The E2D Defender Ultra uses a pair of CR123 cells and is slightly slimmer than the P2ZX. It boasts the same 500-lumen output and features a pocket clip. Looking at the pocket clip, it's pretty apparent that it can also be worn inside the waistband as a "tuckable" clip, if you're in the sort of place where people would lose their $#!+ over a flashlight. I can't imagine what such a place would be like, but we did just see newscasters come unglued at the thought of using a fire extinguisher, so one never knows what the next step on the descent of homo cubiculus will be.

In addition to the 500-lumen output, there's a 5-lumen "low beam" setting as well, more on which in the next post.
I've had it in my pocket for over a week now. So I'm about ready to offer some initial thoughts.
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Monday, August 31, 2015

I have nothing to add.

This list is great.
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*checks watch* Only twenty years to go, thank God.

This is the emoting that passes for thinking these days:
Sure, those fans shelling out $300 a ticket in the box seats may initially balk looking through a netting, but if they don't like it, they can reserve the right to stop coming to games, too.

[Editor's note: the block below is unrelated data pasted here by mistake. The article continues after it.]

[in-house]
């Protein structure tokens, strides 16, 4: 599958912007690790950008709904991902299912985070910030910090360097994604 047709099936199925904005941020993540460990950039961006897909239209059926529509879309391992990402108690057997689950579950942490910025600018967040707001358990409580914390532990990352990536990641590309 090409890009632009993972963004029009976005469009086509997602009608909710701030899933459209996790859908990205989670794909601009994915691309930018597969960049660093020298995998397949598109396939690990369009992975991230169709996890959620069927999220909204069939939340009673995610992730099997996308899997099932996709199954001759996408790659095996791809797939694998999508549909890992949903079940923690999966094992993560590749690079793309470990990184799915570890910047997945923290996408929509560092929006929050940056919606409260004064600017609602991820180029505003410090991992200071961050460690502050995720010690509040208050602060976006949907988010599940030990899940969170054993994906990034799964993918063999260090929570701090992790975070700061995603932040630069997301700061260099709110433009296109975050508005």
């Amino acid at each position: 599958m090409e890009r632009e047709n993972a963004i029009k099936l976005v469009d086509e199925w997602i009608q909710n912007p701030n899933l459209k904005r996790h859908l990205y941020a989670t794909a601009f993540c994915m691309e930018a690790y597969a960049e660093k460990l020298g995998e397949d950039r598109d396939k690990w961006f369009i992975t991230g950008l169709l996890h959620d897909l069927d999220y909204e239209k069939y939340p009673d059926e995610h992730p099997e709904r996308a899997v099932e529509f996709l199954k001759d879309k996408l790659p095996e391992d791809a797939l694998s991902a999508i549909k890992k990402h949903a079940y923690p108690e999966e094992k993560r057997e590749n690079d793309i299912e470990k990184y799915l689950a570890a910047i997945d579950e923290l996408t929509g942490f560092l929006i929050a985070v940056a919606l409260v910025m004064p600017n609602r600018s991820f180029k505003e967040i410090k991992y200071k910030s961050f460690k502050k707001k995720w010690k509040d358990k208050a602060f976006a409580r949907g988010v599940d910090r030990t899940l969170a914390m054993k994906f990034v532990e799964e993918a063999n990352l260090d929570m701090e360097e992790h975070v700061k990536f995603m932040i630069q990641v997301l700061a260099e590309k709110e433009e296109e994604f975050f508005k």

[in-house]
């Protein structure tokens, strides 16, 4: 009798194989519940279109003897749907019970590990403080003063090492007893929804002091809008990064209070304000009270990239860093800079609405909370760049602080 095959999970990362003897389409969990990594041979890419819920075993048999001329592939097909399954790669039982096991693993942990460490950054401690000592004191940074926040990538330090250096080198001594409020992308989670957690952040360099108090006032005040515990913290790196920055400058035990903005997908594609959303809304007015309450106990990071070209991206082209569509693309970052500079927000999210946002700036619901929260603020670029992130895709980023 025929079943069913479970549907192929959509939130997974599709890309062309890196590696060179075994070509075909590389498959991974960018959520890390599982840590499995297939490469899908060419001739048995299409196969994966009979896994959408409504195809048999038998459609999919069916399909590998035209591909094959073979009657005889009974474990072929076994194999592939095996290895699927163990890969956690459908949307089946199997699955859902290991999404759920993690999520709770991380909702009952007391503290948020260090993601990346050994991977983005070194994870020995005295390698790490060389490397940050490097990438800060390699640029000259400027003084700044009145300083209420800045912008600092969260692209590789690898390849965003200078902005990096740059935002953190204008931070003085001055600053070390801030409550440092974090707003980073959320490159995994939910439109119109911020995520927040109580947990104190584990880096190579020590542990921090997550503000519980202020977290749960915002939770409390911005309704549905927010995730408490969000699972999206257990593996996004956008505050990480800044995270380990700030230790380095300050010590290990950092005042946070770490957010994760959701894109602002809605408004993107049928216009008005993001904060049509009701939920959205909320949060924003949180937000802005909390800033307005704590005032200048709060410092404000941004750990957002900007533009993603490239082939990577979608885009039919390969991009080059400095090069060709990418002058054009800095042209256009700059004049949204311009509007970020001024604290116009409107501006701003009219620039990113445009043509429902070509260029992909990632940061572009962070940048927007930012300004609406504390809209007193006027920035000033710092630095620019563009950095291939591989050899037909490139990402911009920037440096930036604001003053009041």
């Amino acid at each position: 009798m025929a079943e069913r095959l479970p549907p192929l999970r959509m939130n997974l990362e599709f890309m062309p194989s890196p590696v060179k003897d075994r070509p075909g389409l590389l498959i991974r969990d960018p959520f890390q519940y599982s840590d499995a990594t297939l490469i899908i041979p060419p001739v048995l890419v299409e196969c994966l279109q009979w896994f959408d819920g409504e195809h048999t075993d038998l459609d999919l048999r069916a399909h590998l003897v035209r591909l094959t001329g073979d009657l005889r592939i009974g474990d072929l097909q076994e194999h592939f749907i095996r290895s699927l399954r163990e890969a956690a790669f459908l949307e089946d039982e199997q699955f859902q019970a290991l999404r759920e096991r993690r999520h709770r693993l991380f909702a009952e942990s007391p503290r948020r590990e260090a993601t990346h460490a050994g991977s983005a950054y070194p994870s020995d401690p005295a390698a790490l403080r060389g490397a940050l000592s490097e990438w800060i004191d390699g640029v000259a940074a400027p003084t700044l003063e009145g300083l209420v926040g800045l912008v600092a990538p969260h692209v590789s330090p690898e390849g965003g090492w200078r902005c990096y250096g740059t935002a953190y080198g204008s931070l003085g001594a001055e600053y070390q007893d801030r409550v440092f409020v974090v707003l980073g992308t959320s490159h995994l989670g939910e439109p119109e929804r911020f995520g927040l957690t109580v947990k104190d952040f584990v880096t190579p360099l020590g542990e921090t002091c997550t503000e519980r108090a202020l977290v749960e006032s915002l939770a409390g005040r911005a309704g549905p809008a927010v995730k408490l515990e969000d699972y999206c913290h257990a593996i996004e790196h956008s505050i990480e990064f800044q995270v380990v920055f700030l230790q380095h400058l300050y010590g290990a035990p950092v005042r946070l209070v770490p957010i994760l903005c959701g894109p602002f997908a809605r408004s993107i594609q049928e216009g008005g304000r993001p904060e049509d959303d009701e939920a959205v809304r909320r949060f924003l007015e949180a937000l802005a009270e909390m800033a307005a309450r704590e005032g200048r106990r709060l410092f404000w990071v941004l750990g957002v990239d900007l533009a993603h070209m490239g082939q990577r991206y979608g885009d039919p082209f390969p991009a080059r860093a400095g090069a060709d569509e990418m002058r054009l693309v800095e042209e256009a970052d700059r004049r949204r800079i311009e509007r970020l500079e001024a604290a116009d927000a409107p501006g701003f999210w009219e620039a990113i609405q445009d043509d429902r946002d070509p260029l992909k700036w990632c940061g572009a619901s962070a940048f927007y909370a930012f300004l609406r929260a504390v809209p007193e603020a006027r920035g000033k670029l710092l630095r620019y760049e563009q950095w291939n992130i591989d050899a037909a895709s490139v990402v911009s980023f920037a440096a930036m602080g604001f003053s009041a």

It's no different than the airlines. You may hate taking off your shoes, your belt and putting your laptop in a bin, but if you don't like it, stop flying.

You can get used to inconvenience.

You never become immune to tragedy.
It's uncomfortable watching a grown man doing this in public. There is no virtus there. You want to throw a blanket over him so the kids don't see. Maybe spare a shred of what's left of his dignity.
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My only remarks on that subject.

First, on the phone the other day with staghounds, he remarked that it's a thousand wonders we haven't had one of the narcissistic nihilists wear a GoPro while committing their heinous acts yet. I'd say that last week's events make it a near certainty that one will in the near future, and news directors across America will practically decorate their cupcakes at the thought of airing the footage while simultaneously wondering aloud why such things happen. After all, some clueless yayhoo at NBC actually wrote the following headline:
--------------, Virginia TV Killer, Vowed on Day of Firing to Make 'Headlines'.
I swear, self-awareness is so uncommon these days it should be considered a f%$@ing super power.

Right now, what do you think the easiest way would be for the average American schlub to get their very own Wikipedia page: Win a gold medal at the Olympics? Write a best-selling novel? Or shoot five or six people in a moderately telegenic fashion? Incentivize something and you will get more of that thing.